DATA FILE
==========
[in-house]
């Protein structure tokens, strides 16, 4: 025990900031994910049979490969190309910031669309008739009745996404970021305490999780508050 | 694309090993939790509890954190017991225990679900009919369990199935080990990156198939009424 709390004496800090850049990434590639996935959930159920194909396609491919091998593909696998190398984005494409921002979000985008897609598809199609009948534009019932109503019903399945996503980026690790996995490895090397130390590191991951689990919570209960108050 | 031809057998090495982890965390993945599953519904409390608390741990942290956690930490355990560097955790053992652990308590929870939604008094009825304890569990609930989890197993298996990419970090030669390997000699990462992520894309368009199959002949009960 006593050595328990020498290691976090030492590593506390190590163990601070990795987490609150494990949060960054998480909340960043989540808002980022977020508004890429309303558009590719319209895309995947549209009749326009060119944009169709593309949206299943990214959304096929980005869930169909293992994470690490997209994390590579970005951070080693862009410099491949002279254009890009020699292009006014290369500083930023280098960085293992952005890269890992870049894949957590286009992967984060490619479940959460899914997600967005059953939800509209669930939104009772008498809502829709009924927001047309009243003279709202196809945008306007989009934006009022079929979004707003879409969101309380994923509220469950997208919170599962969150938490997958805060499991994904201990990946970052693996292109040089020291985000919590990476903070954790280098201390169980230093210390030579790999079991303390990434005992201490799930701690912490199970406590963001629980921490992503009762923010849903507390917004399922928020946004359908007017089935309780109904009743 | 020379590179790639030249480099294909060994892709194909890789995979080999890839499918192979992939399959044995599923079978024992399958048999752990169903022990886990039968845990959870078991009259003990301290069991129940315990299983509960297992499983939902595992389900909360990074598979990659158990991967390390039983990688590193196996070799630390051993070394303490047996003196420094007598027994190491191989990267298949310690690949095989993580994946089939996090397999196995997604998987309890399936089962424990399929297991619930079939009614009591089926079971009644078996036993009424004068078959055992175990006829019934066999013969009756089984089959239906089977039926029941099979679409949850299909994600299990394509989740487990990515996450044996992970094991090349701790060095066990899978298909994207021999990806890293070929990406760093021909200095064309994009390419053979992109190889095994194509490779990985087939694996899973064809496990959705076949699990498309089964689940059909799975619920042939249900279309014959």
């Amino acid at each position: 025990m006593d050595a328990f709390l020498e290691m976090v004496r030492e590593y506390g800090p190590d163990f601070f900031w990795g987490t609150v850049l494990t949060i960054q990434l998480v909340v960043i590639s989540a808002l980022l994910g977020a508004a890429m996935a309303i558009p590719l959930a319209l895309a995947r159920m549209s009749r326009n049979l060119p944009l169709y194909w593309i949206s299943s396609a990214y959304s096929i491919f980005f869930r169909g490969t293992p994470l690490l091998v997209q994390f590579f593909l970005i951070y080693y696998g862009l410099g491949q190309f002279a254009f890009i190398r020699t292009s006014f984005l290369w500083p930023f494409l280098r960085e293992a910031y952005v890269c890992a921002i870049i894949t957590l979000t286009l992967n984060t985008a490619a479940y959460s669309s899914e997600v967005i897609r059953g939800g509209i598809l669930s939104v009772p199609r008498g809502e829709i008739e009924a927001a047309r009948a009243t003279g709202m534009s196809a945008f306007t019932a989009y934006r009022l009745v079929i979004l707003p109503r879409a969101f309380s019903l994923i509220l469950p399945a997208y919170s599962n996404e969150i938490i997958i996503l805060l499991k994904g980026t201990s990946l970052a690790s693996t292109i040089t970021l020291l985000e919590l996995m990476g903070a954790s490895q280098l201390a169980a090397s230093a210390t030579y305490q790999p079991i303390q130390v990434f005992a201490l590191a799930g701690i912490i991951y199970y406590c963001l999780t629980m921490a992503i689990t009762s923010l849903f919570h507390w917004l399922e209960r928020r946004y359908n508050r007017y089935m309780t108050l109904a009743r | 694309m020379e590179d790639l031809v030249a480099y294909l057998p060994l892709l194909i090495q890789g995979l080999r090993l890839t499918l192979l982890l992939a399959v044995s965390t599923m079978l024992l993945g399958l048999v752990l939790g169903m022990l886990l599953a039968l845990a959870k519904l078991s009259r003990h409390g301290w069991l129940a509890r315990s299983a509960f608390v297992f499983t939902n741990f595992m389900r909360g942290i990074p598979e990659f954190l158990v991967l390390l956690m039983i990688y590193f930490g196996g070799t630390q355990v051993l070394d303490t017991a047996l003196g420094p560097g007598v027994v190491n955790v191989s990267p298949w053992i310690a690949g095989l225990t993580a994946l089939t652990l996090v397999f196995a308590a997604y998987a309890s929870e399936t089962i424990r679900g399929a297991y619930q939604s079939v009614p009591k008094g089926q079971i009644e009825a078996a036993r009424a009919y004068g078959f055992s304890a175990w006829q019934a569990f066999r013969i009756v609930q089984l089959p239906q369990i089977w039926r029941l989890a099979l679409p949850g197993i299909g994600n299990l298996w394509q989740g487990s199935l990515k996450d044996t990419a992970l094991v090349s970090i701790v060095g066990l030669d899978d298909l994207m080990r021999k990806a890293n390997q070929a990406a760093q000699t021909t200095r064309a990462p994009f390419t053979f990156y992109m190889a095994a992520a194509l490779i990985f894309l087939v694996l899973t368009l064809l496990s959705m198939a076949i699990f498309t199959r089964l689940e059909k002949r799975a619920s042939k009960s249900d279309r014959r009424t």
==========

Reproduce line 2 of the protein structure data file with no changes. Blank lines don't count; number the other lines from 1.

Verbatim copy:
């Protein structure tokens, strides 16, 4: 025990900031994910049979490969190309910031669309008739009745996404970021305490999780508050 | 694309090993939790509890954190017991225990679900009919369990199935080990990156198939009424 709390004496800090850049990434590639996935959930159920194909396609491919091998593909696998190398984005494409921002979000985008897609598809199609009948534009019932109503019903399945996503980026690790996995490895090397130390590191991951689990919570209960108050 | 031809057998090495982890965390993945599953519904409390608390741990942290956690930490355990560097955790053992652990308590929870939604008094009825304890569990609930989890197993298996990419970090030669390997000699990462992520894309368009199959002949009960 006593050595328990020498290691976090030492590593506390190590163990601070990795987490609150494990949060960054998480909340960043989540808002980022977020508004890429309303558009590719319209895309995947549209009749326009060119944009169709593309949206299943990214959304096929980005869930169909293992994470690490997209994390590579970005951070080693862009410099491949002279254009890009020699292009006014290369500083930023280098960085293992952005890269890992870049894949957590286009992967984060490619479940959460899914997600967005059953939800509209669930939104009772008498809502829709009924927001047309009243003279709202196809945008306007989009934006009022079929979004707003879409969101309380994923509220469950997208919170599962969150938490997958805060499991994904201990990946970052693996292109040089020291985000919590990476903070954790280098201390169980230093210390030579790999079991303390990434005992201490799930701690912490199970406590963001629980921490992503009762923010849903507390917004399922928020946004359908007017089935309780109904009743 | 020379590179790639030249480099294909060994892709194909890789995979080999890839499918192979992939399959044995599923079978024992399958048999752990169903022990886990039968845990959870078991009259003990301290069991129940315990299983509960297992499983939902595992389900909360990074598979990659158990991967390390039983990688590193196996070799630390051993070394303490047996003196420094007598027994190491191989990267298949310690690949095989993580994946089939996090397999196995997604998987309890399936089962424990399929297991619930079939009614009591089926079971009644078996036993009424004068078959055992175990006829019934066999013969009756089984089959239906089977039926029941099979679409949850299909994600299990394509989740487990990515996450044996992970094991090349701790060095066990899978298909994207021999990806890293070929990406760093021909200095064309994009390419053979992109190889095994194509490779990985087939694996899973064809496990959705076949699990498309089964689940059909799975619920042939249900279309014959």